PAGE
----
HOW OW MANY WATTS DO YOU NEED?
It’s usually not as many as you think. A decent single graphics card gaming rig is happy with 500–600W. Put very roughly, a nicely specced modern rig with multiple drives needs 200–250W at most, plus the CPU and graphics card.
We did consider offering a quick list of what uses what—a 10TB hard drive, for example, needs 7–10W—but the list would be too long, and there are online calculators that can do this for you. OuterVision has a good one that includes processor and GPU overclocking, plus it shows potential savings obtained by using higher efficiency ratings.
Plan ahead. Are you ever going to fit two graphics cards, or overclock? Specify for the most extreme your rig is ever going to get—you do not want to buy twice. Given the graphics system is where the pressure is, look for recommendations from graphics card manufacturers. For example, an Nvidia GTX 1080 Ti or GTX Titan asks for 600W, and 850W if you double up. Drop to a GTX 1060, and 450W will cover things.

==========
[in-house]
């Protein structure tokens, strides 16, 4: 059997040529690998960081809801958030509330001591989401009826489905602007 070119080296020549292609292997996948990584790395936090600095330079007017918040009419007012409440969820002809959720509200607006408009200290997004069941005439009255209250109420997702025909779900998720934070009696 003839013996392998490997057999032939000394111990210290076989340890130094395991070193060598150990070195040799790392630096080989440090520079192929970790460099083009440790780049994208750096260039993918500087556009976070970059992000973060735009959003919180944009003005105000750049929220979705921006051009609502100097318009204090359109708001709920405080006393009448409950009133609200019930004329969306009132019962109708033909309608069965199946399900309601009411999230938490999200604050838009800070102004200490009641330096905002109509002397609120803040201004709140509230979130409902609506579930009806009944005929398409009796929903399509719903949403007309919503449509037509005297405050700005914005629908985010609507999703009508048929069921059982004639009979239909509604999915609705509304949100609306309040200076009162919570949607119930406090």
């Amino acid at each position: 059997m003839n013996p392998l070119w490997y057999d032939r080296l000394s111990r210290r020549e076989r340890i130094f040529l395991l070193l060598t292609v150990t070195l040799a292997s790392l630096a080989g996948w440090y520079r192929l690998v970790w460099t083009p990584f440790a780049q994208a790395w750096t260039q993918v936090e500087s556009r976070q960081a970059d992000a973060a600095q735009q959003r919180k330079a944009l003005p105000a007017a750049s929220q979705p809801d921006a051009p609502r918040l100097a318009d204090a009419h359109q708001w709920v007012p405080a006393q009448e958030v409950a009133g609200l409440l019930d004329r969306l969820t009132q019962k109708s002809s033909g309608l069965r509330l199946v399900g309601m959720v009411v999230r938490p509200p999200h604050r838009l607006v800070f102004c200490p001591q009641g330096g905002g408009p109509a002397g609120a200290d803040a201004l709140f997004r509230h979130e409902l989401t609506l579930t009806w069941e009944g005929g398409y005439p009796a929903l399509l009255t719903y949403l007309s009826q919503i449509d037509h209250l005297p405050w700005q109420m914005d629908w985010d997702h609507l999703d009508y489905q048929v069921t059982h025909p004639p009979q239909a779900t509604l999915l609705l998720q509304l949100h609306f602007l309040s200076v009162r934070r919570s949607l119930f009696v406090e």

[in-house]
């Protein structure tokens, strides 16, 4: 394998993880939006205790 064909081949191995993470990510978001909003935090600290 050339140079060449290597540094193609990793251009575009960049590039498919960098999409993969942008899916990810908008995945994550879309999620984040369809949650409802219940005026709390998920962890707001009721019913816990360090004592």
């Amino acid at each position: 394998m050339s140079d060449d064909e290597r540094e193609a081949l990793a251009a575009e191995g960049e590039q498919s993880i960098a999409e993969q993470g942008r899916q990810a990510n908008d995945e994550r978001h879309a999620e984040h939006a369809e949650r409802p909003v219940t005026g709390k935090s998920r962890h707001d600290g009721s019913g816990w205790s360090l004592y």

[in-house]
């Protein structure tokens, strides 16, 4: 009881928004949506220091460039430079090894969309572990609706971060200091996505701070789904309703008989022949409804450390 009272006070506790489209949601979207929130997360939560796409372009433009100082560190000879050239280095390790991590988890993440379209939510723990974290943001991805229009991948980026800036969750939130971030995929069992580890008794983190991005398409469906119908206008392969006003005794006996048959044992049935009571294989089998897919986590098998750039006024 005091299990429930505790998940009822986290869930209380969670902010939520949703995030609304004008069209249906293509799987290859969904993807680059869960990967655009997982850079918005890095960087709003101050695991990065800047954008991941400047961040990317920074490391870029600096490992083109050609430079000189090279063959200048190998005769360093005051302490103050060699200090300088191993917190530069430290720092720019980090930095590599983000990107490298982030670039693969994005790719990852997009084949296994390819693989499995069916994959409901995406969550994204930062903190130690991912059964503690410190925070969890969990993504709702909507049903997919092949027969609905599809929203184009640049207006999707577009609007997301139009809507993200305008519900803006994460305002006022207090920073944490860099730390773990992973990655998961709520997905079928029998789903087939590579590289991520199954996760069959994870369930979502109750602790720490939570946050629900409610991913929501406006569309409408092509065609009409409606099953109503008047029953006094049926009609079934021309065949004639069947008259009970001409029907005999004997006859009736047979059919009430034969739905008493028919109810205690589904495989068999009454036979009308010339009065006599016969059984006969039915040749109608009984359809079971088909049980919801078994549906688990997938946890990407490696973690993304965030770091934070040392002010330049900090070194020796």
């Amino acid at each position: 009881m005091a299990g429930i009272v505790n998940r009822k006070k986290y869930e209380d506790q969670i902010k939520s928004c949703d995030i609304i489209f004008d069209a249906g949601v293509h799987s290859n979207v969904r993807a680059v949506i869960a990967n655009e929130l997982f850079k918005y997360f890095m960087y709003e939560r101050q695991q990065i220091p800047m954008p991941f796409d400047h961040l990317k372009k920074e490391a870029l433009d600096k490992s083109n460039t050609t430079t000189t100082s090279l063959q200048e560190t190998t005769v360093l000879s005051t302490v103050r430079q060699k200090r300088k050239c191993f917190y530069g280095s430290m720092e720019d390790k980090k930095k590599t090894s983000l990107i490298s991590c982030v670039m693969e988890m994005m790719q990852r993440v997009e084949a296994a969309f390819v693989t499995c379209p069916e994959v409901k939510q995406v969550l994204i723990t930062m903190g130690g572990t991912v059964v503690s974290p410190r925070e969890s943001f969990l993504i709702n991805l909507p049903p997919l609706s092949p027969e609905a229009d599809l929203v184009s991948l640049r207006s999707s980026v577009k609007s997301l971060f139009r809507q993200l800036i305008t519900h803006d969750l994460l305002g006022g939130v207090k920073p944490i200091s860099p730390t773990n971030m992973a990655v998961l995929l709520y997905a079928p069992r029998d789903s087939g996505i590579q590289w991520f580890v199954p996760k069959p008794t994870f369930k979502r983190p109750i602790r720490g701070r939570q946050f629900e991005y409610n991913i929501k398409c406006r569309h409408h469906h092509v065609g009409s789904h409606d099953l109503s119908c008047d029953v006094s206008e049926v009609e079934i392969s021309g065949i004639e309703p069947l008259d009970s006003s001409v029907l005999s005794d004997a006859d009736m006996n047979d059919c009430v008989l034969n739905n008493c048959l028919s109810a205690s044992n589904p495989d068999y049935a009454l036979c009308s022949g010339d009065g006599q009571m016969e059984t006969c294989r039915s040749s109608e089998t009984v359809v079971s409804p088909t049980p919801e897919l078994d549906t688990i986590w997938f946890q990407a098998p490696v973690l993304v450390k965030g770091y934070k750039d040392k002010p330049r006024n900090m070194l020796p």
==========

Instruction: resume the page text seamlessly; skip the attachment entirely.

AMD cards are more demanding—the Vega 64 is notoriously power-hungry. A single Vega 64 wants 600W, but a dual rig asks for 1,100W. The most extreme recommendations include a dual Vega 64 Liquid Edition or quad GTX Titan; these want 1,350W. A four-card Radeon R9 Fury X tops this at 1,600W. Yowsers.
If you plan to overclock, another 50– 100W should cover things, but you need a good clean current, so go high quality. There is no ideal value. It just needs to be enough to run everything without stressing the PSU—an extra 100W over won’t hurt; much more means paying for something you’ll never use.